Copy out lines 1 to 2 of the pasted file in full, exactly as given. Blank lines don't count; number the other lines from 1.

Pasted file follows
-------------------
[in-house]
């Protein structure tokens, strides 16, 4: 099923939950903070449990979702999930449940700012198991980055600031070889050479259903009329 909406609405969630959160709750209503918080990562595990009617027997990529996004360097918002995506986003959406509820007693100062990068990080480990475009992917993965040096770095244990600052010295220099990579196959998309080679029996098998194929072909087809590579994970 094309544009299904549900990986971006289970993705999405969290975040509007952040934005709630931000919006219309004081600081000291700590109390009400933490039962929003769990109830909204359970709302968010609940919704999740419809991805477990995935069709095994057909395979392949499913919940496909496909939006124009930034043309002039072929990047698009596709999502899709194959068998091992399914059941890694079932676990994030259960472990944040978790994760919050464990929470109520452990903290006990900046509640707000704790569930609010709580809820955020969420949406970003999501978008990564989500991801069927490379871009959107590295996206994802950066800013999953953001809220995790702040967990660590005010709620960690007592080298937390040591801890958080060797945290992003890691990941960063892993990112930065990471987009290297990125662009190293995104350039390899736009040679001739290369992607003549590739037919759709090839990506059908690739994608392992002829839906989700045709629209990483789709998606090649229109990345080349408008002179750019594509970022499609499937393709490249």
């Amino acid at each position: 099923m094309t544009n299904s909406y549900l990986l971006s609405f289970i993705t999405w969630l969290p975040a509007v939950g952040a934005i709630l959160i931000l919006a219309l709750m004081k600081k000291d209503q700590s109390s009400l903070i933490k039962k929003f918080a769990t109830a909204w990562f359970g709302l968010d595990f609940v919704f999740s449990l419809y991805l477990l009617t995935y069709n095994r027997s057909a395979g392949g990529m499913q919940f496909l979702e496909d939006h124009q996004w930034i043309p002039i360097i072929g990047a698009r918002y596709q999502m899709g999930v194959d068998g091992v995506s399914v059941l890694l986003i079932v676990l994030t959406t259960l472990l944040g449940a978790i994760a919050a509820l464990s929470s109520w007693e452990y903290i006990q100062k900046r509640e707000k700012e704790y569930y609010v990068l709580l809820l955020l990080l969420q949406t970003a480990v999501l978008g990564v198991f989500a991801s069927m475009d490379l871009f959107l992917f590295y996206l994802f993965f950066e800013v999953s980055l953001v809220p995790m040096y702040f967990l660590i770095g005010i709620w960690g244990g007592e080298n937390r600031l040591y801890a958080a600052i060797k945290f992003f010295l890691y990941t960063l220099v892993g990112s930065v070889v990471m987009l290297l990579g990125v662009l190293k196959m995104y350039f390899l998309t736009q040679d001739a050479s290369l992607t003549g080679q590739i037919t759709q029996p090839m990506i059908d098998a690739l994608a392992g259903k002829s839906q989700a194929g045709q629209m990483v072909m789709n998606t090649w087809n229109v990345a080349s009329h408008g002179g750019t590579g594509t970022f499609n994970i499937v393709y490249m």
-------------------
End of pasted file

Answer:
[in-house]
């Protein structure tokens, strides 16, 4: 099923939950903070449990979702999930449940700012198991980055600031070889050479259903009329 909406609405969630959160709750209503918080990562595990009617027997990529996004360097918002995506986003959406509820007693100062990068990080480990475009992917993965040096770095244990600052010295220099990579196959998309080679029996098998194929072909087809590579994970 094309544009299904549900990986971006289970993705999405969290975040509007952040934005709630931000919006219309004081600081000291700590109390009400933490039962929003769990109830909204359970709302968010609940919704999740419809991805477990995935069709095994057909395979392949499913919940496909496909939006124009930034043309002039072929990047698009596709999502899709194959068998091992399914059941890694079932676990994030259960472990944040978790994760919050464990929470109520452990903290006990900046509640707000704790569930609010709580809820955020969420949406970003999501978008990564989500991801069927490379871009959107590295996206994802950066800013999953953001809220995790702040967990660590005010709620960690007592080298937390040591801890958080060797945290992003890691990941960063892993990112930065990471987009290297990125662009190293995104350039390899736009040679001739290369992607003549590739037919759709090839990506059908690739994608392992002829839906989700045709629209990483789709998606090649229109990345080349408008002179750019594509970022499609499937393709490249």